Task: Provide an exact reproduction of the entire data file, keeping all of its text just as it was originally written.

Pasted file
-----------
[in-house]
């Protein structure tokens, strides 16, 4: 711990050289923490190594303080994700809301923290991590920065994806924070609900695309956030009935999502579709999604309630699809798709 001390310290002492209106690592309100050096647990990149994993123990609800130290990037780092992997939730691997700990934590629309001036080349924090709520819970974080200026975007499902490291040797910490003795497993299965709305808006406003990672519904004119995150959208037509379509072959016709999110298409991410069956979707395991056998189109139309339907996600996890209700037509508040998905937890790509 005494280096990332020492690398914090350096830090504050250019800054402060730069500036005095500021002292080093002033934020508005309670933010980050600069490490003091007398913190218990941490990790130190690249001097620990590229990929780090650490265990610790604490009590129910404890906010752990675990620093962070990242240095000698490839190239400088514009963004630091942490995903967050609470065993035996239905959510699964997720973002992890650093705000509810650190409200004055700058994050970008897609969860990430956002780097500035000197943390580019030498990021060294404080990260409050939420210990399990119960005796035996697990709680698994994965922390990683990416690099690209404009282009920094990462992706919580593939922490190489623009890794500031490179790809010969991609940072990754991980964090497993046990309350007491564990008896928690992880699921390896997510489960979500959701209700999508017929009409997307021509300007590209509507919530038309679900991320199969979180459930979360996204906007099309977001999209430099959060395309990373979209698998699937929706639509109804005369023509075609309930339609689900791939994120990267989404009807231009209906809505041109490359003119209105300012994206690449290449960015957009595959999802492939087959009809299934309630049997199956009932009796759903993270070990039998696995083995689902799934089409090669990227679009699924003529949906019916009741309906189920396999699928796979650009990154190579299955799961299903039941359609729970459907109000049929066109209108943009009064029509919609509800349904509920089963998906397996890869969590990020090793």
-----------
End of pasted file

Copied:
[in-house]
């Protein structure tokens, strides 16, 4: 711990050289923490190594303080994700809301923290991590920065994806924070609900695309956030009935999502579709999604309630699809798709 001390310290002492209106690592309100050096647990990149994993123990609800130290990037780092992997939730691997700990934590629309001036080349924090709520819970974080200026975007499902490291040797910490003795497993299965709305808006406003990672519904004119995150959208037509379509072959016709999110298409991410069956979707395991056998189109139309339907996600996890209700037509508040998905937890790509 005494280096990332020492690398914090350096830090504050250019800054402060730069500036005095500021002292080093002033934020508005309670933010980050600069490490003091007398913190218990941490990790130190690249001097620990590229990929780090650490265990610790604490009590129910404890906010752990675990620093962070990242240095000698490839190239400088514009963004630091942490995903967050609470065993035996239905959510699964997720973002992890650093705000509810650190409200004055700058994050970008897609969860990430956002780097500035000197943390580019030498990021060294404080990260409050939420210990399990119960005796035996697990709680698994994965922390990683990416690099690209404009282009920094990462992706919580593939922490190489623009890794500031490179790809010969991609940072990754991980964090497993046990309350007491564990008896928690992880699921390896997510489960979500959701209700999508017929009409997307021509300007590209509507919530038309679900991320199969979180459930979360996204906007099309977001999209430099959060395309990373979209698998699937929706639509109804005369023509075609309930339609689900791939994120990267989404009807231009209906809505041109490359003119209105300012994206690449290449960015957009595959999802492939087959009809299934309630049997199956009932009796759903993270070990039998696995083995689902799934089409090669990227679009699924003529949906019916009741309906189920396999699928796979650009990154190579299955799961299903039941359609729970459907109000049929066109209108943009009064029509919609509800349904509920089963998906397996890869969590990020090793």